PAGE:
Radha and Krishna in the boat of love, Nihâl Chand, National Museum, New Dehli
(Read Part One of this post here)
It was a surprise and pleasure to receive an invitation for a summer dinner at their country house, particularly since Ismail could have no earthly use for me. To make the two-hour trip to Claverack, New York, I invited a friend who loves driving and good food, so we could both taste Ismail’s famous cooking. Like a benevolent version of Stephen King’s murderous Plymouth, Christine, though, our rental car simply refused to take us where we thought we wanted to go. Two hours became three, five, seven, the sun set, radiant stars assumed the sky, and we kept encountering the Rip Van Winkle Bridge, talking inexhaustibly as we arrived nowhere. “We will arrive after a hundred years have passed,” I said. We felt as if we had somehow driven outside time, traveling in a state of suspension, like the moment before fireworks fall or when a singer is holding a note.
It was midnight when we finally pulled in; though the last guests were just leaving Ismail brought a feast to the garden just for us; there were his signature lemon lentils, and flatbreads, and his ebullient hospitality, as generous for us as for a larger audience. The drive back was just as circuitous, although it featured a stop to ask directions in a village that was inexplicably Irish, where people spoke in brogues and sang Gaelic songs in the bar. We drank a Guinness and stayed lost. “Don’t look back,” my friend said when we drove off, “it won’t be there.”
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This pandemic Christmas is a Christmas of wishing: one of ours is to go to Rajasthan and take a basket of roses to the shrine of Kwaja Mohinuddin Chistie. If we had arrived on time for our dinner with Ismail, my driving companion and I might not have married at Christmas a few years later, a marriage already forming that night we were lost, and unwittingly going in precisely the right direction: one of Ismail Merchant’s inadvertent, incidental miracles.
Jeanne Moreau’s Potato Paté
Ismail Merchant’s Indian recipes are easily found in his cookbook, Ismail Merchant’s Passionate Meals. This recipe by his kitchen soul mate, the actress Jeanne Moreau, for a country potato and crême fraîche pie, is from his book about Paris. He called it “the best potato dish I have ever eaten.” Its simple luxury makes it ideal for Christmas dinner, but even better served the day after, as a centerpiece to the leftovers. You can keep it in the fridge overnight, ready for baking the next day, cultivating the illusion that it has just magically appeared. This recipe is drawn both from Moreau’s instructions and the cooking teacher Anne Willan’s. It should be made with flaky puff or rough puff pastry, for the contrast in textures with the potato filling. Anne Willan, of course, makes her own, while Moreau uses commercial puff pastry, which makes the dish almost effortless to produce.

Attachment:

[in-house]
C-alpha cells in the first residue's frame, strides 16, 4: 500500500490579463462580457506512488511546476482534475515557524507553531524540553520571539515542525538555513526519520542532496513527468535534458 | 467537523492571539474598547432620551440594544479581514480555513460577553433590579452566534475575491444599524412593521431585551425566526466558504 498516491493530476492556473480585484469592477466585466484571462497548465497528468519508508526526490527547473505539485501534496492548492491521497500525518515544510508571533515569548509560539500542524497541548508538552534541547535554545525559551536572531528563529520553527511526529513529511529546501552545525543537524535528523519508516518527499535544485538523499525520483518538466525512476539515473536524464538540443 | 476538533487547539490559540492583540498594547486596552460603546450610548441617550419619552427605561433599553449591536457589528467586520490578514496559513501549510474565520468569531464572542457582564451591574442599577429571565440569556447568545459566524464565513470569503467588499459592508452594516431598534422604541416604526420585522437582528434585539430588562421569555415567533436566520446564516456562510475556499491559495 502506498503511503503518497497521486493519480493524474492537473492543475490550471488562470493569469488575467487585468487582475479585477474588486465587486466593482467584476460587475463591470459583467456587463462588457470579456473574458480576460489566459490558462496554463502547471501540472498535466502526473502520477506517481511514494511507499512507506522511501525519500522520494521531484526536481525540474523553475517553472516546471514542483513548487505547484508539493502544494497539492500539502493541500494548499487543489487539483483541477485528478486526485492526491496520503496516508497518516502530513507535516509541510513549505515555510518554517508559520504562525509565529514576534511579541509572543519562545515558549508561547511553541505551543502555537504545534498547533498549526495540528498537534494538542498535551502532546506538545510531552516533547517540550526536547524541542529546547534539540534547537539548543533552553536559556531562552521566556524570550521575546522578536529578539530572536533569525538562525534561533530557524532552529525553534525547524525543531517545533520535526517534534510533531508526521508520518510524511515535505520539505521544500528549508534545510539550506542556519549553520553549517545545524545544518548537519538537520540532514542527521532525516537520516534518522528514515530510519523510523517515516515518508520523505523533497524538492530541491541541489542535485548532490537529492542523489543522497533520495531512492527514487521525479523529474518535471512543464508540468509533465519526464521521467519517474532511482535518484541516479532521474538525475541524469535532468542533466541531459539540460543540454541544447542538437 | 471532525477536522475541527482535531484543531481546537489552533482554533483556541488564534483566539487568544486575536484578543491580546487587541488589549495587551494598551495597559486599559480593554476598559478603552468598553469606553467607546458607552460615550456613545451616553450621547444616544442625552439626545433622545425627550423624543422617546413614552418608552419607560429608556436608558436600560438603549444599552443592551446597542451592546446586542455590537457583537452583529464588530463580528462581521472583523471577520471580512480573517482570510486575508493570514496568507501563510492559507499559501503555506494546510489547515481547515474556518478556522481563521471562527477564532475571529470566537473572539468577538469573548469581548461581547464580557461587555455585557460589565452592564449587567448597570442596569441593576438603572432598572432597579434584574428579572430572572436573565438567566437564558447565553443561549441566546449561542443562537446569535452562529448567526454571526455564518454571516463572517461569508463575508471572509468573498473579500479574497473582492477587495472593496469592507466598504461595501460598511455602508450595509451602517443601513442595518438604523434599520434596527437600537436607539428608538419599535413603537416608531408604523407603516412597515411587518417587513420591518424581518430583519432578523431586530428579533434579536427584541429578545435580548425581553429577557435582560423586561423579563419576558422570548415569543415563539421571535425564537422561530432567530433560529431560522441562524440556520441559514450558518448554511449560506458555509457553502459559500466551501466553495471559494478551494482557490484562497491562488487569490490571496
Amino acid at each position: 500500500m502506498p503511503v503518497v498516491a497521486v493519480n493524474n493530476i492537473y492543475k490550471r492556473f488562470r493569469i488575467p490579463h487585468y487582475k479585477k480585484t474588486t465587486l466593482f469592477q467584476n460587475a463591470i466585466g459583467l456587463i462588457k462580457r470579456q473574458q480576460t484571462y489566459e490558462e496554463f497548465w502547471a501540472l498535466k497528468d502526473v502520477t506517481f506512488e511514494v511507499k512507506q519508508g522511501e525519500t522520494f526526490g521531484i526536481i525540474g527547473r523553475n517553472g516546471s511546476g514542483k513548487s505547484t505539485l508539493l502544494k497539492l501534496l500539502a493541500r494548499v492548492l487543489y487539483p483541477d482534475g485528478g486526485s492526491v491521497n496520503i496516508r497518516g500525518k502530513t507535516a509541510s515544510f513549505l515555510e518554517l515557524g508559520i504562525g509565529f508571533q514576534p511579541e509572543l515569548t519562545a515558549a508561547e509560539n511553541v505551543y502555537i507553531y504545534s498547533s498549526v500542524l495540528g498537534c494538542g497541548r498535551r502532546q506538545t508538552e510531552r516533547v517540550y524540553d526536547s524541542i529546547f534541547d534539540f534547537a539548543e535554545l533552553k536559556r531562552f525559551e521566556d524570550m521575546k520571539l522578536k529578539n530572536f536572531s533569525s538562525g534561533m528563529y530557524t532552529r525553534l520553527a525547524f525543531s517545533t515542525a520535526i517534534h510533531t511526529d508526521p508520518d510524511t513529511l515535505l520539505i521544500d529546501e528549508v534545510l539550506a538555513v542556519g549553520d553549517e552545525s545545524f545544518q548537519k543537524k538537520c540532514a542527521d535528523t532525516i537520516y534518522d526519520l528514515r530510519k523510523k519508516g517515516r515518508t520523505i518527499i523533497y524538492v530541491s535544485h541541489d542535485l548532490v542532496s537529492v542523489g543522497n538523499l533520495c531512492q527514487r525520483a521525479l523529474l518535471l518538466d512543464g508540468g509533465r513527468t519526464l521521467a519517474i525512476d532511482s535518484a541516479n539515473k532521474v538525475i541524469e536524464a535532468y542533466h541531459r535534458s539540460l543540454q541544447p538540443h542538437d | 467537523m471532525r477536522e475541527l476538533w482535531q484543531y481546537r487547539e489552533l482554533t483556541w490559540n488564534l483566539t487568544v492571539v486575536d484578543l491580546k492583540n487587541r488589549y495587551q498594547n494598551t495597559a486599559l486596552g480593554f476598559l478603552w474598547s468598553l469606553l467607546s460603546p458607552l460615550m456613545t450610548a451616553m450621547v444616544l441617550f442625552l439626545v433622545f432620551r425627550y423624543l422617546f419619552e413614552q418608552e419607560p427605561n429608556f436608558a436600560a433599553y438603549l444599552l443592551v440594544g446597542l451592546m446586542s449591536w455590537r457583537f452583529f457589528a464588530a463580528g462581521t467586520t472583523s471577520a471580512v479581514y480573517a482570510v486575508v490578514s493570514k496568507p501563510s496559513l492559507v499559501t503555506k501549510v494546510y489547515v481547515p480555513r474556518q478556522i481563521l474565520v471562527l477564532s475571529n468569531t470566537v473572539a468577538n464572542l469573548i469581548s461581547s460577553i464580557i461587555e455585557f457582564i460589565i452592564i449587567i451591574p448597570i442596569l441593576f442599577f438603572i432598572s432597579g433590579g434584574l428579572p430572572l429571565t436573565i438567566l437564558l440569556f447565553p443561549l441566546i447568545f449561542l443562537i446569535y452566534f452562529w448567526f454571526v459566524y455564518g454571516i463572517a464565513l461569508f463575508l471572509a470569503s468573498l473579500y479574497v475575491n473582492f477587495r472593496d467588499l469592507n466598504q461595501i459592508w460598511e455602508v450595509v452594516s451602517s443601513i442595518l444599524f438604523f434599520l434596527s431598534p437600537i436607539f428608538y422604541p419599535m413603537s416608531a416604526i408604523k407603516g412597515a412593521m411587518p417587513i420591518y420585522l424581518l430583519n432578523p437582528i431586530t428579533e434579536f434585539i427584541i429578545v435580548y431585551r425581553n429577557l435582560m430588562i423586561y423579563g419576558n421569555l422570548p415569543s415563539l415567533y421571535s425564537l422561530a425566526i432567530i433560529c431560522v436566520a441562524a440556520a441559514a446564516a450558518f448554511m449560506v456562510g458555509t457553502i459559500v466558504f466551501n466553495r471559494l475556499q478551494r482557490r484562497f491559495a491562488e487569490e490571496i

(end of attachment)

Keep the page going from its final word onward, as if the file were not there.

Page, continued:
Prepare the crême fraîche (or heavy cream) garnish the night before you construct the pie, so the seasonings can infuse the liquid. Moreau uses an entire cup of chopped chervil, Willan favors garlic and parsley. I used a mixture of chervil and cilantro, along with the garlic.
Mix 6 tablespoons of crême fraîche or heavy cream with 3 chopped garlic cloves, 4 tablespoons of parsley or cilantro, and 2 tablespoons chervil. Infuse overnight in the refrigerator. Next day, peel and thinly slice 1 and ¼ pounds waxy potatoes—the potato slices should be thin, but not mandoline-sliced paper thin; some variation in the size of the slices actually adds to the texture. Bring a saucepan of salted water to boil. Add the potatoes, then simmer for 3 to 5 minutes. They should be firm, but partly cooked, just so you can pierce them with a knife. Drain the potatoes, rinse, and drain again until thoroughly dry. Season them with salt, pepper, and nutmeg, and leave to cool.
Butter a half sheet pan, or a pie tin with a removable bottom, and lay a sheet of puff pastry on it. Arrange half of the potato slices on the pastry, overlapping the slices to within an inch of the pastry’s edge. Spoon half the infused crême fraiche or cream over the potatoes, then add the second layer of potatoes, and cover with the second sheet of pastry. With a sharp knife, cut chevron-shaped vents in the dough, on all four sides, so that steam can escape. Then cut a 5-inch circle in the center of the pie, which will rise into a small crown during baking. Brush the pie with a glaze of 2 egg yolks mixed with a tablespoon of milk, and chill for 30 minutes while you preheat the oven to 425 degrees (Fahrenheit).
Bake the pie on the lower shelf for 25-30 minutes until it is golden and heat the remaining crême fraiche. Moreau serves the heated crême fraiche at the table, as garnish, Willan lifts off the crown of the pie, and pours it into the pie itself. It’s a rich dish, but a glory to have once a year while we are alive.
Patricia’s Potato Paté
Patricia Storace’s most recent book is the novel The Book of Heaven, in which the intimate histories of eating and storytelling are also deeply entwined. She is also the author of Dinner with Persephone: Travels in Greeceand a book of poems, Heredity. This is the latest in her series of diaries on cooking and reading for Book Post. Her previous recipes for Christmas included Chestnut and Chocolate Pavé, with a consideration of Christmas ghosts, and the Georgia turkey dressing of Civil Rights activist and author Lilian Smith.
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